Rising Trend of Upcycling Takes Hold in the UK as Consumers Shift Focus from Fast Fashion

With fast fashion losing its appeal amid environmental concerns and changing consumer perspectives, a recent study highlights that over half of UK consumers have embraced upcycling and recycling clothing in the past year. This shift reflects a change in priorities, emphasizing longevity, financial prudence, and sustainability. Parents, in particular, are turning to second-hand clothing platforms like Depop and Vinted, seeking higher quality, longer-lasting items for their children. Creative solutions, such as home-based tailoring and customizations, are gaining traction, marking a departure from fast fashion’s dominance and a move towards more environmentally conscious and economically viable choices.


As fashion brands and high-street retailers welcome autumn/winter lines to their stores, studies show that consumers are looking elsewhere to save money and reduce their impact on the environment. Between upcycling and recycling, the lifetime of clothes in the UK is growing as fast fashion’s reputation continues to falter.

With fast fashion battling greenwashing, changing consumer perspectives, and general rising lifestyle costs, upcycling continues to gather momentum as studies reveal that over half of people in the UK have upcycled or recycled clothing in the last year, suggesting that the UK is finding new ways of bringing life to pre-loved items.

Charlotte Russell, co-founder of Pawprint Family and mother of two, is seeing first-hand the changing approach to how we treat our clothes.

Charlotte comments:

“We’re in the midst of a shift in how we think about and treat our clothes. The positive statistics regarding upcycling shine a light on new priorities for buyers as the newest trend is no longer the focus, but instead finding garments that last longer and save money in the long run.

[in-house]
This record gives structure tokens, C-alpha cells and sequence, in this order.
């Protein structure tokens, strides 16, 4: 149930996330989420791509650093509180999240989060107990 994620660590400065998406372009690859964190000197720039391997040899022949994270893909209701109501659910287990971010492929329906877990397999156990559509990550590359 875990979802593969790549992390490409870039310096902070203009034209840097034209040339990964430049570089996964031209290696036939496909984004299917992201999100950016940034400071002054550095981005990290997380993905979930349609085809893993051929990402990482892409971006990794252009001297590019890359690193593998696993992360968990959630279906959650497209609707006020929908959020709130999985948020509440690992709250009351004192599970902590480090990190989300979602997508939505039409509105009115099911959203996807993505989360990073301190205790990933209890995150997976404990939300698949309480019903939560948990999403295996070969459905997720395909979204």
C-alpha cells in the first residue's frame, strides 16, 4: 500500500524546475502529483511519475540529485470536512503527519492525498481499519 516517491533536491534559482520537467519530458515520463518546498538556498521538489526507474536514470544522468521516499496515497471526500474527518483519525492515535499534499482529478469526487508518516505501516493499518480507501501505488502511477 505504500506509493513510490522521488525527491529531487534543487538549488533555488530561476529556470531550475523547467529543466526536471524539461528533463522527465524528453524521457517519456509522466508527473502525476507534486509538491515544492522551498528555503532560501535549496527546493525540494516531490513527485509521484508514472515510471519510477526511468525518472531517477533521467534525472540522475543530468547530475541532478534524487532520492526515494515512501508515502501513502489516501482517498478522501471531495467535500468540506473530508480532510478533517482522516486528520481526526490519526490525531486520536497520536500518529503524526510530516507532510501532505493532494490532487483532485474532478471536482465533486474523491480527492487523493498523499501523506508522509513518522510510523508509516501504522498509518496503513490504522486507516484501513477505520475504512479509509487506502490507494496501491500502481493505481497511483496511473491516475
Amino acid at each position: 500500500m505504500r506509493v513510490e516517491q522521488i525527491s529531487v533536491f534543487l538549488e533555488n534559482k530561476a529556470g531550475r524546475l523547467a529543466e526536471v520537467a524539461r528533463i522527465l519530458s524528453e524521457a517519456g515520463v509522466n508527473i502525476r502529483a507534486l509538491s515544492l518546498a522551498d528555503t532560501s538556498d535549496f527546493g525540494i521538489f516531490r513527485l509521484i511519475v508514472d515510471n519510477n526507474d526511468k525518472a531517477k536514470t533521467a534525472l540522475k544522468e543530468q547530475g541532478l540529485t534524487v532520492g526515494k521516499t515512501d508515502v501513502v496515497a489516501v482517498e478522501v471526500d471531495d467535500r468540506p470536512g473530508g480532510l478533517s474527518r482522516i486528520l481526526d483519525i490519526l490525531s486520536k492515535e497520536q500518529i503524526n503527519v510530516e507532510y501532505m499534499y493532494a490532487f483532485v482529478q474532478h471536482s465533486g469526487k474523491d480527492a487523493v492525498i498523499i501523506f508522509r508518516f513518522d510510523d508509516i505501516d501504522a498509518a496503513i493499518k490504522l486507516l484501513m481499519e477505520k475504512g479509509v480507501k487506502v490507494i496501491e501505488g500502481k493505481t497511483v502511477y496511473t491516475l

“Any parents will attest to the high cost of children’s clothing – especially during the earlier years when they’ll grow out of something in a matter of months – and people are adjusting to this difficult period in a number of ways.

“Firstly, the rise in second-hand clothing apps like Depop and Vinted attests to the increased awareness in the economic and environmental challenges that come with fast fashion. With soaring popularity, people are finding clothes that are often higher quality, last longer, and are more beneficial to the planet.

“Secondly, people are getting creative with their clothing. Whether that’s through cutting, sewing, and tailoring clothes or giving their kids’ wardrobe a new lease of life with unique badges and customisation options, clothes are being given makeovers at home for cheap.

“Generally, we’re seeing people ditch fast fashion in an attempt to become more financially minded and environmentally focused.

“A combination of external factors are resulting in people prioritising recycling and upcycling, and with more and more research into the damage that fast fashion can do and cost of living remaining steep, it’s only set to become more popular.”

Centred around customising clothes and encouraging adventure and creativity, Pawprint provides thousands of free activity ideas and resources for leaders, teachers, and parents. Complemented by a range of collectible badges that help young people develop skills for life: from reading and sports to outdoor adventures and seasonal celebrations.

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